Remember curly-cord phones, carbon copies and paper time cards? Some of us do, and some of us also remember the extraordinary leap city governments made in the 1990s from manual processes to on-site ERP systems.
Wholly focused on transforming paper-based processes, these highly-customized, IT-supported ERP systems changed the way office folks worked — whether they wanted the change or not. As a result, we became a computerized workforce.
Those of us who remember the rise of the ERP system also remember the recent explosion of innovation that’s taken place outside of the office. Mobile technology has been built with the purpose of convenience, communication, flexibility, and an intent subtly refocused on user experience and streamlining processes.
The innovation of the past 10 years has transformed our computerized workforce into something both exciting and astonishing: a mobile, computerized workforce, with tools that provide information anywhere and anytime it’s needed. And though some of us have embraced these new innovations, while wistfully remembering our old paper time cards, others have never known anything different. Our youngest generation of workers has grown up with the Internet in their hands, the world as their office, and the cloud as their filing cabinet.
Though our youthful cohorts happily welcome new tech with open arms, that’s only a small piece of the puzzle. Switching from a traditional ERP system to one that’s on the cloud poses a number of challenges to all cities that make this transition.
Addressing the Implementation Challenges
Based on my company’s experience helping with SaaS transitions, we have identified the four most common obstacles that arise and provided a little advice on how to deal with them:
1. Moving from a Custom Environment to Standard Processes
Enacting major changes in workflow — regardless of how beneficial they are — can breed discontent and confusion among employees. There will always be a population that resists change and fights against it.
Develop a solid change management plan to create a path for success for the employees who are reluctant to change. Focus on helping them understand the reasons behind the switch by clearly conveying the benefits, and then get them trained as quickly and effectively as possible. A solid change management plan provides a smoother road toward self-sufficiency.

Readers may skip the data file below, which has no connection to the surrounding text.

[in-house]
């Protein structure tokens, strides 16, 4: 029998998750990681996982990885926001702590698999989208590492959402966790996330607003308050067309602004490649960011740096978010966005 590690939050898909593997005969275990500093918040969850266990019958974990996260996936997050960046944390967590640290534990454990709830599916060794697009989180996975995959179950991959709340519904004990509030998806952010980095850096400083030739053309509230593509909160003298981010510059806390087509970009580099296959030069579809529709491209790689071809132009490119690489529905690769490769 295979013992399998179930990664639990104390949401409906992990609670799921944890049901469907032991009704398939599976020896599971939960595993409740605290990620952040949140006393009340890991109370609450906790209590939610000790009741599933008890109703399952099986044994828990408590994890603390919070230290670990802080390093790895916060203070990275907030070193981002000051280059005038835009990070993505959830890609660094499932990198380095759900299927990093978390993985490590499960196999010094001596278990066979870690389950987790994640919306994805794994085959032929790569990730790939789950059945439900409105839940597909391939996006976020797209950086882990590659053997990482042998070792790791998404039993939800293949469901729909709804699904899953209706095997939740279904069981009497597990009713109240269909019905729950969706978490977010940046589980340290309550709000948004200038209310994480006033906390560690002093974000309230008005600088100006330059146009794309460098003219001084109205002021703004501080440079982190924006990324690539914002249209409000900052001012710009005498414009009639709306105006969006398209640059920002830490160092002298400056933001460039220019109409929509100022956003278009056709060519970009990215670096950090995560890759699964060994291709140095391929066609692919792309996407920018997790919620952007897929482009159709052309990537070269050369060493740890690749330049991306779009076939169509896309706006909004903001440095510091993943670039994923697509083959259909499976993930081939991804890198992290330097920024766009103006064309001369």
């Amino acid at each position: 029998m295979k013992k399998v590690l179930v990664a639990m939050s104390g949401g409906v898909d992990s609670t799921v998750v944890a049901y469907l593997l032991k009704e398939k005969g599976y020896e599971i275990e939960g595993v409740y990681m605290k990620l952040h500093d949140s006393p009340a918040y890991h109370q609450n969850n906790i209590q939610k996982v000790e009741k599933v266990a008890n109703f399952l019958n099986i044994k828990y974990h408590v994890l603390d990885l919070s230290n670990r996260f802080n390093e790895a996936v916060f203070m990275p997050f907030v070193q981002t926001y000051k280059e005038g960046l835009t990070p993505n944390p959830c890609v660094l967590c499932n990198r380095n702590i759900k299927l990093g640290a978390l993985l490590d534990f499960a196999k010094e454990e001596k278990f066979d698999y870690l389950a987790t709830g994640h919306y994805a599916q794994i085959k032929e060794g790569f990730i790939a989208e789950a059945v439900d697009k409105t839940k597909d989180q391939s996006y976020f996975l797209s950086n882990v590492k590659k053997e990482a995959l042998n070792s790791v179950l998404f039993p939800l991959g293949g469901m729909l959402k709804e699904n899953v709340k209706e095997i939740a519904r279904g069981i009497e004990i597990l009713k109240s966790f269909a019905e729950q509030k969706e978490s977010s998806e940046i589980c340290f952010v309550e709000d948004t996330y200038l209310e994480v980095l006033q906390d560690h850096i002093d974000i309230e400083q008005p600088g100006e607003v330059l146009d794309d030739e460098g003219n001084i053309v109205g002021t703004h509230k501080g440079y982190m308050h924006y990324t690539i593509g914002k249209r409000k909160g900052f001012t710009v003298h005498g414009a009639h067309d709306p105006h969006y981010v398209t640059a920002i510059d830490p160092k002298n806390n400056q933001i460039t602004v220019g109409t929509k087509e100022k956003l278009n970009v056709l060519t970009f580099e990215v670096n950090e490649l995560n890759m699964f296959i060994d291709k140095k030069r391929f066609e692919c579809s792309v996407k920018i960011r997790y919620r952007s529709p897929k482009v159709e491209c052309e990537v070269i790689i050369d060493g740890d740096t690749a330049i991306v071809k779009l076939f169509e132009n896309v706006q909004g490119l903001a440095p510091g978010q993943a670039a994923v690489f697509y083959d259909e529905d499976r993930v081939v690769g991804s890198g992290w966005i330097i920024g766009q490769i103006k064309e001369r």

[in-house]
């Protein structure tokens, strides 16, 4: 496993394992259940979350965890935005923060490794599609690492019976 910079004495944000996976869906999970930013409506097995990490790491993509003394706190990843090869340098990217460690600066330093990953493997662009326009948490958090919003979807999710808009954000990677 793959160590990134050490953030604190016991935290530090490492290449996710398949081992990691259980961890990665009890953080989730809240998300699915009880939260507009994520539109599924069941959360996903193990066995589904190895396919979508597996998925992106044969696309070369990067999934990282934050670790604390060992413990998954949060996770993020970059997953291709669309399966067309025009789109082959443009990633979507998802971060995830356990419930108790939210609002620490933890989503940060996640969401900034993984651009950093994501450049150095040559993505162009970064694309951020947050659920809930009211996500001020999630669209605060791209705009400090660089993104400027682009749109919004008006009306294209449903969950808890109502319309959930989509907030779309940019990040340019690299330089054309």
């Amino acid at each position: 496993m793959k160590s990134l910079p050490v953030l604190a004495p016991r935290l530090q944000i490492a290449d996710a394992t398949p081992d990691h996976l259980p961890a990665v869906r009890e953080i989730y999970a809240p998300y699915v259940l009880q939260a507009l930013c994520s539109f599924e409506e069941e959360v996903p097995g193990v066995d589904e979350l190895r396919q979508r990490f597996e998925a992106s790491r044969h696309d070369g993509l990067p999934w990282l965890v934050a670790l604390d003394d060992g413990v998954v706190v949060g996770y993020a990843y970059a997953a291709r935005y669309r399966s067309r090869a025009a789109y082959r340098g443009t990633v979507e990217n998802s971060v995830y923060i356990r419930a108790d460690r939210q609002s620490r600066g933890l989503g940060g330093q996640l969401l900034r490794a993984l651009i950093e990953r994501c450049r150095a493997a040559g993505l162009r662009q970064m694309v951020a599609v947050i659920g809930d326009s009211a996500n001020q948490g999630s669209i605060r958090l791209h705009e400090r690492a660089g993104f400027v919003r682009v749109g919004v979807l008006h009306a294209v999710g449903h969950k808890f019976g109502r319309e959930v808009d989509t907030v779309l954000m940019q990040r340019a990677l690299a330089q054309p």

Keep in mind that transitioning from a custom environment to a standard process comes with its own set of challenges and benefits, involving reworking and streamlining processes, re-examining needs and taking advantage of best practices.
2. Historical Information Decisions
Deciding how many years’ worth of data you should transfer to your new ERP solution can be a headache. Yes, the public sector has an obligation of data retention to uphold, but it’s also important to think about the cleanliness of this dated information. As the saying goes: Bad data in equals bad data out.
The standard best practice is to convert the last two years’ worth of data, but this neglects decades of material that will be needed to fulfill public information requests and to conduct historical trend analyses, budget forecasting, and employee/vendor history reports.
Here are some options to consider:
- Keep your legacy systems available for historical data. This option may be appealing — the system is already understood and in place — but it’s costly, it presents an ongoing maintenance challenge, and it requires additional training to figure out the best way to bridge the old system with the new.
- Export your historic data into a separate, searchable database for reporting. The cost for this option is the time it will take to develop, as well as the ongoing maintenance.
- Leverage a third-party historical SaaS data reporting solution. The cost of this option is the cost of the environment.
It is important to evaluate the costs and benefits of these options as you plan for a new SaaS system.
3. Realigning Procurement Policies
City populations have come to expect a structured procurement process, and this expectation can present challenges as they strive to transform their policies into cloud-advantageous formats while maintaining their security and regulations.
An outdated procurement process can hinder a city’s progress and modernization efforts. It is important to closely review your RFP scoring and service-level contract criteria to determine whether your policies continue to provide an objective means of evaluating all technology options.
4. Data Security
All organizations worry about security. Media reports of data breaches have conjured up a vision of the cloud as a high-risk option, but this perception is based on fear and actually contradicted by reality. Evidence suggests that leading cloud platforms like Amazon Web Services are more secure than in-house storage.
Cloud-based ERP solutions have employed incredible security protocols that are certified by rigorous third-party compliance audits of their security, confidentiality, availability and privacy controls. Researching and understanding the facts about cloud security can help cities make informed, confident decisions about their SaaS solutions.
Cloud ERP solutions are built on a foundation of technology your employees have already embraced. A transition to the cloud is not nearly the leap our colleagues and predecessors had to make back in the days of curly-cord phones and carbon copies, but it’s a logical next step into a user-centric way of doing business.
Like all changes in technology, a commitment to education and a culture open to change will best position your organization for the future.
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